Wendell Berry, Leavings: Poems, Counterpoint, Berkeley, CA, 2010. (132 pp.)
I have been living for the past few weeks with Wendell Berry's latest anthology of poems in my backpack and have decided it is time to share a few thoughts about it. The book is in two parts: the first part is a potpourri, an all-too-short assortment of letter poems, occasional pieces, and brief reflections (the 20 titled poems in the collection are here); the second part is entitled "Sabbaths 2005-2008" and carries the tag line, "How may a human being come to rest?" (54 numbered poems make up this section.)
The title Leavings is not the title of any of the poems, but seems to sum up the book, as if Berry were deliberately taking leave of his readers. "It is hard to have hope. It is harder as you grow old." (2007.VI) "In time a man disappears..." (2007.VII) "I know I am getting old and I say so,..." (2005.VII) There are other leavings here too, other than the merely personal, predominantly that of the descending water that flows out from a lowly stream named Camp Branch. Falling tones, falling leaves (literally), falling steps, falling stones, falling snow and falling rain transport the reader to the Kentucky countryside where we see the place that has meant and still means the world to Mr. Berry. This small collection takes the reader on a painful but beautiful journey, a shared pilgrimage down familiar paths measured in ever slower and more halting steps, made all the more valuable for the fact that the reader is not required to leave his native place to join Mr. Berry except in imagination. "So many times I've gone away from here, where I'd rather be than any place I know.... It is death." (2008.X)
One of my favorite poems in this collection, one I know I'll return to many times, occurs early in Part I and is entitled simply "An Embarrassment." The severe economy of language--3 or 4 word lines mostly, mostly 1 or 2 syllable words--conveys the embarrassment of friends who regularly offer thanks for a meal when they eat alone but who are now trying to decide whether to do so when they are together. One of them, having decided to make a go of the prayer, leaves (!) them both embarrassed as the prayer falls awfully flat. I'll not ruin the ending for you, but it is a Berry-esque show stopper. For someone who makes his living as a pastor, that one poem was worth the price of admission. But there are many others from this book that will now join my ever growing list of Berry favorites: e.g., "A Speech to the Garden Club of America," which admonishes us to go "back to school, this time in gardens." Or "While Attending the Annual Convocation of Cause Theorists and Bigbangists at the Local Provincial Research University, the Mad Farmer Intercedes from the Back Row." (If you've read The Mad Farmer Poems, you'll appreciate the appropriateness of this addition to the corpus.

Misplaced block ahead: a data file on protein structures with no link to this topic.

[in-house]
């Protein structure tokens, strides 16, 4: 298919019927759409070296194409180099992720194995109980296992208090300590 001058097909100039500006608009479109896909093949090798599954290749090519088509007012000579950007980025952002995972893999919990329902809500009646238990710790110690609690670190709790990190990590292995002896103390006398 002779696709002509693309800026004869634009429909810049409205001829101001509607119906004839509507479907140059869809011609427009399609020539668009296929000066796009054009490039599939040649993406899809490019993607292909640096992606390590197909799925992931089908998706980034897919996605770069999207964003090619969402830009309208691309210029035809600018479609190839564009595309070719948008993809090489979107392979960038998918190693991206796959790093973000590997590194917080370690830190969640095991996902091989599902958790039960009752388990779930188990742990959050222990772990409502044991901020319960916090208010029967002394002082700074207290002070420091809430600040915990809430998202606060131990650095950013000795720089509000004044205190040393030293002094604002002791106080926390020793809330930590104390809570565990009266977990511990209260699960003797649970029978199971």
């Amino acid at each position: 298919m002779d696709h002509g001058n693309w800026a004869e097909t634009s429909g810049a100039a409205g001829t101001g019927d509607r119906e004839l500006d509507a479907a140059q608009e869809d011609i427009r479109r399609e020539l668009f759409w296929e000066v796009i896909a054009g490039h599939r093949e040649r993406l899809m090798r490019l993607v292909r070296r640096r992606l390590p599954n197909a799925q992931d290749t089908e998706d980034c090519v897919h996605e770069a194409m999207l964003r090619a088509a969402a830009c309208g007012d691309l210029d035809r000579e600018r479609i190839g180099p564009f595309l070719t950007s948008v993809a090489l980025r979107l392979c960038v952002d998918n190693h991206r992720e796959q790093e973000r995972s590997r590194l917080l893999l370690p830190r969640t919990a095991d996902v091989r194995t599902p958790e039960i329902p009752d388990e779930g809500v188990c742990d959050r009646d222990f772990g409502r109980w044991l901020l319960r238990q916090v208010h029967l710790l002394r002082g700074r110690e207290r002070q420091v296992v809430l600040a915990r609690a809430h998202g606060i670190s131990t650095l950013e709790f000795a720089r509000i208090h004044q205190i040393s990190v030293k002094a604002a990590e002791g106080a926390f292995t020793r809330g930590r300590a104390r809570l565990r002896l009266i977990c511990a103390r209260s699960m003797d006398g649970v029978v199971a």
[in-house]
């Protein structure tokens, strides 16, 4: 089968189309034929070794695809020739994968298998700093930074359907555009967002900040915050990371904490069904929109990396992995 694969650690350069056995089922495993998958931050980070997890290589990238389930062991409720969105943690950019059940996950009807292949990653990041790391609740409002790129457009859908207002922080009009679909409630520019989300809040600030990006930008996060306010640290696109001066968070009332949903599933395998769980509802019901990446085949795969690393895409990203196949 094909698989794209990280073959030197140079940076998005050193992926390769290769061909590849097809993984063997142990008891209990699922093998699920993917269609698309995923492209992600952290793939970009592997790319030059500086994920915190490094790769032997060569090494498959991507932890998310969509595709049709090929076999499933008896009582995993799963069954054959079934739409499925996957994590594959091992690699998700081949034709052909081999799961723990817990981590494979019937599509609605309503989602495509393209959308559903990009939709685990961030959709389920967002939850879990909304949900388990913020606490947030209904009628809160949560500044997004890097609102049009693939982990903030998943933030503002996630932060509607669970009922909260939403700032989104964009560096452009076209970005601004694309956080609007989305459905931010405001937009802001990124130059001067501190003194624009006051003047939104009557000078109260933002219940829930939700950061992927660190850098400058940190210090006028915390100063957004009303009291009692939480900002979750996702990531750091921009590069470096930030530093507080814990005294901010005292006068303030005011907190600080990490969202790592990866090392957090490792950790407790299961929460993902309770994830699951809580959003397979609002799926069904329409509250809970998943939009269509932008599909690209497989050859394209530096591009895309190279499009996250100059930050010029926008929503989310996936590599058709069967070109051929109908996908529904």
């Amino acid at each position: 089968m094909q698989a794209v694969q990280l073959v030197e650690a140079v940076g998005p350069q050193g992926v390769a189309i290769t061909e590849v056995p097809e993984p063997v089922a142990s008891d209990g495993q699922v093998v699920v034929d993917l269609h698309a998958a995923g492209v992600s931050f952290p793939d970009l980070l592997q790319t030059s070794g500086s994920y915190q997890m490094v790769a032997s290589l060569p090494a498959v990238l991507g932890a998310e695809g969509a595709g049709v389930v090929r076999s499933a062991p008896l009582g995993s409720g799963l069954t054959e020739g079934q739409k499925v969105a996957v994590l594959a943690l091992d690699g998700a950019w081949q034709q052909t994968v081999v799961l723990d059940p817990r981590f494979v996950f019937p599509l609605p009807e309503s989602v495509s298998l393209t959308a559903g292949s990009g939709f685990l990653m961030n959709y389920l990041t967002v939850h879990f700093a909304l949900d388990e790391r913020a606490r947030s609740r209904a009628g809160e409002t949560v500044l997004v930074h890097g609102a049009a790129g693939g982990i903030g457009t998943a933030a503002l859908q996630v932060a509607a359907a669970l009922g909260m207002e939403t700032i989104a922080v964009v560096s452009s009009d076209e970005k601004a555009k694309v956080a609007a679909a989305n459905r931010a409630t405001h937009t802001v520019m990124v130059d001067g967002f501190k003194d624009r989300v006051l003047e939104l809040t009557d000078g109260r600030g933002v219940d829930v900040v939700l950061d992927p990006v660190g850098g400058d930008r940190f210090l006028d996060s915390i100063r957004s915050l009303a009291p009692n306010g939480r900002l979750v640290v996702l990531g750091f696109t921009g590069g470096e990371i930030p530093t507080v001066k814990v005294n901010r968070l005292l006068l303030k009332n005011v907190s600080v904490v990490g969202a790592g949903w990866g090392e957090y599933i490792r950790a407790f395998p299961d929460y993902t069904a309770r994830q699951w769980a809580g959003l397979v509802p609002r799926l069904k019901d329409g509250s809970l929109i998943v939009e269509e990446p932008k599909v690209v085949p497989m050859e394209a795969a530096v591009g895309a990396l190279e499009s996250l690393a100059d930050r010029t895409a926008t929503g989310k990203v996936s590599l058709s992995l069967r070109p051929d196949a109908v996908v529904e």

I have been reading (and re-reading) Wendell Berry's work for quite a while now. That means I've heard many of the words and seen many of the ideas before. But these poems are new, encountered for the first time like today's bracing walk in a familiar woods I've visited many times. In that sense they are very gratefully received; it is, after all, November and there are too few such walks left to me ...and to you.
It wouldn't be right to end the review without a full list of Wendell Berry's poetic works. Check your shelves! If you do not have all of these, you'll want them on a shelf close by when the winter winds begin to blow the snow around.
The Broken Ground: Poems
Farming: A Hand Book
Openings: Poems (Harvest/Hbj Book)
A Part (Part Paper)
Sayings and Doings